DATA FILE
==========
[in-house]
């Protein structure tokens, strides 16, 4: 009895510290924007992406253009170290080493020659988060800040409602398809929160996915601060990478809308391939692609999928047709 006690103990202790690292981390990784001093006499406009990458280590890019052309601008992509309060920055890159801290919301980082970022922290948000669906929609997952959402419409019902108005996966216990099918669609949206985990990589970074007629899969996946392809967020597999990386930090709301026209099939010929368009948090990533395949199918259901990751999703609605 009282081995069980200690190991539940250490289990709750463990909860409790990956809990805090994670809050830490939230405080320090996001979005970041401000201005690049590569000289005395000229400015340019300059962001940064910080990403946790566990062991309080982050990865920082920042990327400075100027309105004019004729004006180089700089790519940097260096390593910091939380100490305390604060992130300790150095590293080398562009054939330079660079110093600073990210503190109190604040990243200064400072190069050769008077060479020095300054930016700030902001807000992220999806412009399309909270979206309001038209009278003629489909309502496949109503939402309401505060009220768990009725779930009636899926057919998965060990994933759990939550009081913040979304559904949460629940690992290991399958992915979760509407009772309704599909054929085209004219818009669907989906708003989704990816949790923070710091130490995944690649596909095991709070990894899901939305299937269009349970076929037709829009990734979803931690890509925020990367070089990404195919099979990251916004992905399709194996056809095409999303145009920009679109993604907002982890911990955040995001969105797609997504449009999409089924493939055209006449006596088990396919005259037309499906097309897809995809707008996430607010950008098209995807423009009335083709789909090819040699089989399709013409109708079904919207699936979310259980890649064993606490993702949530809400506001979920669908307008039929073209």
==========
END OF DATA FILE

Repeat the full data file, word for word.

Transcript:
[in-house]
């Protein structure tokens, strides 16, 4: 009895510290924007992406253009170290080493020659988060800040409602398809929160996915601060990478809308391939692609999928047709 006690103990202790690292981390990784001093006499406009990458280590890019052309601008992509309060920055890159801290919301980082970022922290948000669906929609997952959402419409019902108005996966216990099918669609949206985990990589970074007629899969996946392809967020597999990386930090709301026209099939010929368009948090990533395949199918259901990751999703609605 009282081995069980200690190991539940250490289990709750463990909860409790990956809990805090994670809050830490939230405080320090996001979005970041401000201005690049590569000289005395000229400015340019300059962001940064910080990403946790566990062991309080982050990865920082920042990327400075100027309105004019004729004006180089700089790519940097260096390593910091939380100490305390604060992130300790150095590293080398562009054939330079660079110093600073990210503190109190604040990243200064400072190069050769008077060479020095300054930016700030902001807000992220999806412009399309909270979206309001038209009278003629489909309502496949109503939402309401505060009220768990009725779930009636899926057919998965060990994933759990939550009081913040979304559904949460629940690992290991399958992915979760509407009772309704599909054929085209004219818009669907989906708003989704990816949790923070710091130490995944690649596909095991709070990894899901939305299937269009349970076929037709829009990734979803931690890509925020990367070089990404195919099979990251916004992905399709194996056809095409999303145009920009679109993604907002982890911990955040995001969105797609997504449009999409089924493939055209006449006596088990396919005259037309499906097309897809995809707008996430607010950008098209995807423009009335083709789909090819040699089989399709013409109708079904919207699936979310259980890649064993606490993702949530809400506001979920669908307008039929073209």